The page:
Rage over tax haven blacklisting by France
Finance Minister Peter Turnquest has expressed “disgust”over a decision made by France to place The Bahamas on its blacklist of tax havens for lack of cooperation.
Speaking on Wednesday, Turnquest, who is also deputy prime minister, confirmed that Paris had formally notified the Minnis administration of its decision earlier in the day.
Turnquest labelled the decision as “surreptitious and an affront” to international diplomatic norms and the relationship The Bahamas had sought to build with France.
He added that The Bahamas’ inclusion on France’s list of countries deemed non-cooperative in the fight against tax-related crimes stemmed from “the perception by the French authorities” that this nation “has not been responding to requests for information in a manner that is satisfactory to them”.
The finance minister said that an inter-governmental investigation had not turned up any French tax-information requests that remained outstanding or had not been dealt with, saying The Bahamas has “nothing on the record”.
He also criticised France’s failure to invoke the dispute-resolution process contained in the Multilateral Convention on Mutual Assistance in Tax Matters, which The Bahamas signed in late 2017 to facilitate tax-information exchange and cooperation.
“I have expressed to the French ambassador our disappointment, our total disgust with the way in which this has been done,” Turnquest said, adding that The Bahamas had been treated in a “disrespectful manner”.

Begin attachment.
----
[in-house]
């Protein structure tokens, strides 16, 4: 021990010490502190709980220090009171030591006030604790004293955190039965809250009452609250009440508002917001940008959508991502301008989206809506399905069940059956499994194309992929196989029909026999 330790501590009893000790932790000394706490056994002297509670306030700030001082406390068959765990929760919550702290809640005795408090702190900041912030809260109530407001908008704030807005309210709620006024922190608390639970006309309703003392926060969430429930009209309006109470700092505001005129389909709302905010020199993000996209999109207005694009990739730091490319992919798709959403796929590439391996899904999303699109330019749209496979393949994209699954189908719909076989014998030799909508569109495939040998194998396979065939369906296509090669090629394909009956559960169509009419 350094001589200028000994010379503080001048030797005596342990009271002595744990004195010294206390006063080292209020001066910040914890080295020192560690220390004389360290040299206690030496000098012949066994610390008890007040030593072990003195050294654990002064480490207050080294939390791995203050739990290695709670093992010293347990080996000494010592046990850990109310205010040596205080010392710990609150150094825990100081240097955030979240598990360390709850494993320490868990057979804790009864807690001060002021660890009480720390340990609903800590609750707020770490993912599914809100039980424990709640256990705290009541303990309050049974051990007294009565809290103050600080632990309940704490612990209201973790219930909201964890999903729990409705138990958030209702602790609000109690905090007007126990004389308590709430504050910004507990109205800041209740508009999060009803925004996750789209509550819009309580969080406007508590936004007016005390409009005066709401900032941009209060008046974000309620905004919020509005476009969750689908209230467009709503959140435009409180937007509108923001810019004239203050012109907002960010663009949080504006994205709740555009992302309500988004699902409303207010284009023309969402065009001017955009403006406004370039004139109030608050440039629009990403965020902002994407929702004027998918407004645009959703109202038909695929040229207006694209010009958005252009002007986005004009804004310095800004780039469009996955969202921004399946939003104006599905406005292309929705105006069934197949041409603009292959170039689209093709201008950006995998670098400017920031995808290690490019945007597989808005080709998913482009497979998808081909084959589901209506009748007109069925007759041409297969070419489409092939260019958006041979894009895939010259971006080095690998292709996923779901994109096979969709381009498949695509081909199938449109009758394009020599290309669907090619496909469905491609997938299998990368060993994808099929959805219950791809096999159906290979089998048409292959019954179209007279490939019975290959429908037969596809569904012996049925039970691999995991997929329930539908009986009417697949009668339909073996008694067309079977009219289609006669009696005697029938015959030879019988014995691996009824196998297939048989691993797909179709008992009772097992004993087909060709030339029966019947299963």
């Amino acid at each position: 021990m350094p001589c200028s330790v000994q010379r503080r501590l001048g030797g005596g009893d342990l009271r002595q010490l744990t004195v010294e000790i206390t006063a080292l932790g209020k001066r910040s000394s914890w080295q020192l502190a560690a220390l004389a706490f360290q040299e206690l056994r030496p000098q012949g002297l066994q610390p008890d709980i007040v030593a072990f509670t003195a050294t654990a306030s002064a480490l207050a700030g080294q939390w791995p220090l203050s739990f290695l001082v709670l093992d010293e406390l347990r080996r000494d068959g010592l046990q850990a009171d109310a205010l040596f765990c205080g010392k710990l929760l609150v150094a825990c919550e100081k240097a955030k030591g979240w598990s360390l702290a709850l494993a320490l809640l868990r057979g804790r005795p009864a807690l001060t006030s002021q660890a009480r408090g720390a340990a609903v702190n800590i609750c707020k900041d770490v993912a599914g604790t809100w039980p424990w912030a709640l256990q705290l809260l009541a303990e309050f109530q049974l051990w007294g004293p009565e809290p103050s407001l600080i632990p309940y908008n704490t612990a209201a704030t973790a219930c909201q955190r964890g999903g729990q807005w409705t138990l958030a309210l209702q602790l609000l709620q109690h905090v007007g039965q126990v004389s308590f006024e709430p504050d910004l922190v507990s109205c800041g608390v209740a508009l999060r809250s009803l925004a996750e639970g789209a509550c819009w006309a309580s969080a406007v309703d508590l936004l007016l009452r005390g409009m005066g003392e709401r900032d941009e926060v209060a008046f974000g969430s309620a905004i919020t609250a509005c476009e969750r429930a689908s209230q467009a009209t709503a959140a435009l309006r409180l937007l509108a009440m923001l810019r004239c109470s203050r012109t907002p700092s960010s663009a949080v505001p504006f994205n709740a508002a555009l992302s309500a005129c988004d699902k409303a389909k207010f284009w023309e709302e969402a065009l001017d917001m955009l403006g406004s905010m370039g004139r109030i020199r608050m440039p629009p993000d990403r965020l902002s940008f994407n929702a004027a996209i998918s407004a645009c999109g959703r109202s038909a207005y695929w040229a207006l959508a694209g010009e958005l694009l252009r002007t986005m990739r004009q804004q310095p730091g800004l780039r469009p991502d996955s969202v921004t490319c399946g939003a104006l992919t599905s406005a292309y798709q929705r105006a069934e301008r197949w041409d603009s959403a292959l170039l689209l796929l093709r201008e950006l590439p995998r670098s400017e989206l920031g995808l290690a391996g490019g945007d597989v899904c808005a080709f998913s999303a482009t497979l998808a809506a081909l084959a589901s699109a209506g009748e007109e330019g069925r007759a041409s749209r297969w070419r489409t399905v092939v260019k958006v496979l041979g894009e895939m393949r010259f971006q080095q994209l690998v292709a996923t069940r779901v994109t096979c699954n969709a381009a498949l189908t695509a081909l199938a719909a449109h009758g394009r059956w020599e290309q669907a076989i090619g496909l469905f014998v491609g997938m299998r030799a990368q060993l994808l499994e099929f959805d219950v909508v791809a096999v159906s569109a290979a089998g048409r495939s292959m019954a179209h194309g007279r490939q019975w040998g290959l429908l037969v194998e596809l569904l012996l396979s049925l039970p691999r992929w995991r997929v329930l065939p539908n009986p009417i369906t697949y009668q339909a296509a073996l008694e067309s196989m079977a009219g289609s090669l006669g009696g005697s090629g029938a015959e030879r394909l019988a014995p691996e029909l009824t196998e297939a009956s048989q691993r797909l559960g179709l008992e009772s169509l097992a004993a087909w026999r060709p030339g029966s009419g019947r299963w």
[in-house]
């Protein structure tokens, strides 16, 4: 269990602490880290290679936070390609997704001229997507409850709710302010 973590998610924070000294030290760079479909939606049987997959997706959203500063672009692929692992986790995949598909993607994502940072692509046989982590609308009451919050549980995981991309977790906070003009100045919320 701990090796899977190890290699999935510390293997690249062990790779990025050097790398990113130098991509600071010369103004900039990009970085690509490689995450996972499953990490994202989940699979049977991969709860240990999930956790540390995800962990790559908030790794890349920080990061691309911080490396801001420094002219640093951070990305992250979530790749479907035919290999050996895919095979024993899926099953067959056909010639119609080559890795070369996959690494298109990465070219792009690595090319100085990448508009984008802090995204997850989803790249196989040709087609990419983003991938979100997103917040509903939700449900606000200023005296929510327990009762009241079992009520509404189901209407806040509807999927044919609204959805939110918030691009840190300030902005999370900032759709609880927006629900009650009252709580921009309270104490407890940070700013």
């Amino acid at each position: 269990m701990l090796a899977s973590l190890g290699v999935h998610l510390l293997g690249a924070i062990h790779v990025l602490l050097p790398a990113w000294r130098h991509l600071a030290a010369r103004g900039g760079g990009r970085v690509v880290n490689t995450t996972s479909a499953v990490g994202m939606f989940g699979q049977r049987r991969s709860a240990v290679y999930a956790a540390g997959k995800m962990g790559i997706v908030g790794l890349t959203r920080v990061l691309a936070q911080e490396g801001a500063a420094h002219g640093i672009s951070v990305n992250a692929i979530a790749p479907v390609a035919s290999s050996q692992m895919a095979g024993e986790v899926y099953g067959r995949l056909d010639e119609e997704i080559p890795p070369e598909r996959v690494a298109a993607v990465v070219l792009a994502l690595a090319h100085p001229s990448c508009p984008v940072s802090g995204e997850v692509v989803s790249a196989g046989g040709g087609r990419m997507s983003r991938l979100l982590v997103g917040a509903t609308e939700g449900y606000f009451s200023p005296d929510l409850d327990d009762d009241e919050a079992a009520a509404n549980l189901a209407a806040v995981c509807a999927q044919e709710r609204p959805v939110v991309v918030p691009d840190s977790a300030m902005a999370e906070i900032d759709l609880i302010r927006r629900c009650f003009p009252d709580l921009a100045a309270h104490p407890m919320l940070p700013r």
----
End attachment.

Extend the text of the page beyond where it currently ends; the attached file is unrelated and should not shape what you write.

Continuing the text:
The finance minister said that he intends to communicate that to the Global Forum, the Organisation for Economic Cooperation and Development, and the European Union.
“There is no point, Mr Speaker, in us engaging in these multilateral organisations if individual members are going to take unilateral action, particularly without dialogue, at the highest level. Yet they expect commitment from us at the highest political levels,” Turnquest said.
The latter point refers to the EU’s move to temporarily “blacklist” the Bahamas in early 2018.
Other countries blacklisted by France are Anguilla, the Virgin Islands, and the Seychelles.
France has been carrying out investigations into 500 offshore companies following the Panama Papers scandal three years ago that exposed illegal practices in the offshore finance industry.